Fully Automated Luxury Communism
By Aaron Bastani
Verso hardcover in stock at Bookbuster & Printed Matter Bookshop, £16.99

REVIEW BY P. NOTHER

According to Theresa May, those of us who are against Brexit are Utopians, because as Citizens of Nowhere we live in the ‘No-place’ signified by Sir Thomas More’s neology from the ancient Greek, ‘U-topia’.

Whether May deployed this etymological construct deliberately is unclear. But we can be sure that the current skipper of the Ship of State, Alexander Boris de Pfeffel Johnson (aka, ‘clever clogs’, with his much-proclaimed familiarity with all things classical and historical) will have spotted the allusion immediately (if, indeed, he had bothered to pay attention). And while he now apparently perceives the great divide as between the “pessimists at home and abroad” who doubt the deliverability of Brexit, and those who believe in the sheer “pluck” and “nerve” of some idealised and transcendental ‘UK Inc’, as a far-right opportunist he will also believe that a society providing equality in all things social, economic, governmental and judicial is a political impossibility. His ‘Dystopia’ aims to satisfy a much more select constituency.

Not so this author. In the light of the technological advances driving world development towards an era of post-scarcity, Aaron Bastani (a co-founder of Novara Media who in June gave a talk at St Mary in the Castle on the eve of the book’s launch) calls for the “full automation of everything and common ownership of that which is automated”. He argues for his Utopia in some technical detail, aiming to show how to deliver a post-work society enabled by universal basic income in which hi-tech machines produce not for profit but for the people.

But even allowing for the amelioration of all the accelerating global crises (that of scarcity, he says, will be dealt with by off-planet mining!), we can be sure that the post-Neoliberal, cartel capitalists (aka the 1% and their protectors and enablers) who have so far wolfed down most of the proceeds of this Third Great Disruption/Second Machine Age are unlikely to relinquish their rents quietly. And for sure, de Pfeffel’s gang have seized the UK’s front line defences…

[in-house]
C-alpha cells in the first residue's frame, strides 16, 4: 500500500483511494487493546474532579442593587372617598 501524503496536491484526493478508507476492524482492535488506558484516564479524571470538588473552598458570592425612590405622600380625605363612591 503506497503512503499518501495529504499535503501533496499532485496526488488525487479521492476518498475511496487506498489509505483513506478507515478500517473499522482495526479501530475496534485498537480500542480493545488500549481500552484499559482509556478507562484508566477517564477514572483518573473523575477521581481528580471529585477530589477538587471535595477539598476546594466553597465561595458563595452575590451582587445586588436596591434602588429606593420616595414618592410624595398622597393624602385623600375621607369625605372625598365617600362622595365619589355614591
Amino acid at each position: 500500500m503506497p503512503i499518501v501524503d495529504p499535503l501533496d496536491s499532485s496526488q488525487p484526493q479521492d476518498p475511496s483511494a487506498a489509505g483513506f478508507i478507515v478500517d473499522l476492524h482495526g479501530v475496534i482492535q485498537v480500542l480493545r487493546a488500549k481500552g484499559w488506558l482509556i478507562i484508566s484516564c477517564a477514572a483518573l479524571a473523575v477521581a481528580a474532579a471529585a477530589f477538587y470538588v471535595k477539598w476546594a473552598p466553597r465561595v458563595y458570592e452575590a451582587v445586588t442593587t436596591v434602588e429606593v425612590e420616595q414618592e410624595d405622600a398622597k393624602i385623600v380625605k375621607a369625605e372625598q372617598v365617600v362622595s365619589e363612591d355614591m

More published his vision in 1516, locating his imaginary Utopia on an island in the mouth of a great river off The Americas. The island had once been a headland, separated from the mainland by a channel dug at the command of the state’s first king, Utopos. While Fully Automated Luxury Communism (FALC) sits comfortably in the half-millennial tradition of optimistic utopianism inspired by More’s work, de Pfeffel’s imaginary project belongs to a much older literary trope: that of the Floating Island. Having cast off (‘unchained’) its anchor, de Pfeffel’s Brexit Isle is to head off into the mid-Atlantic, or perhaps float all the way to 51st USA statehood!

Introduced to world literature by Homer in the Odyssey, the trope is more ambiguous and open-ended than the Utopian/Dystopian binary. The hero Ulysses had obtained a leather bag from the god Aeolus, who resides on the floating island of Aeolia. It contains all the winds; all, that is, save the West wind, which is to blow his ship home to Ithaca. But while he sleeps his crew find and open the bag, releasing a tempest that blows them back to Aeolia. Fearing that he must be cursed, Aeolus refuses Ulysses any further help.

Bastani had once argued on behalf of Brexit, opposed in particular to the EU’s neo-colonial trade policies with the developing world.  He changed his position a fortnight before the referendum, arguing in an openDemocracy essay that without a properly thought-through Lexit policy the risks from a far right Brexit would (as they have so proved) be too great. We must all hope that de Pfeffel’s bag of tricks proves of equal bluster to Ulysses’, his journey likewise somehow turned back and his Ship of Clowns finding a new captain and crew.


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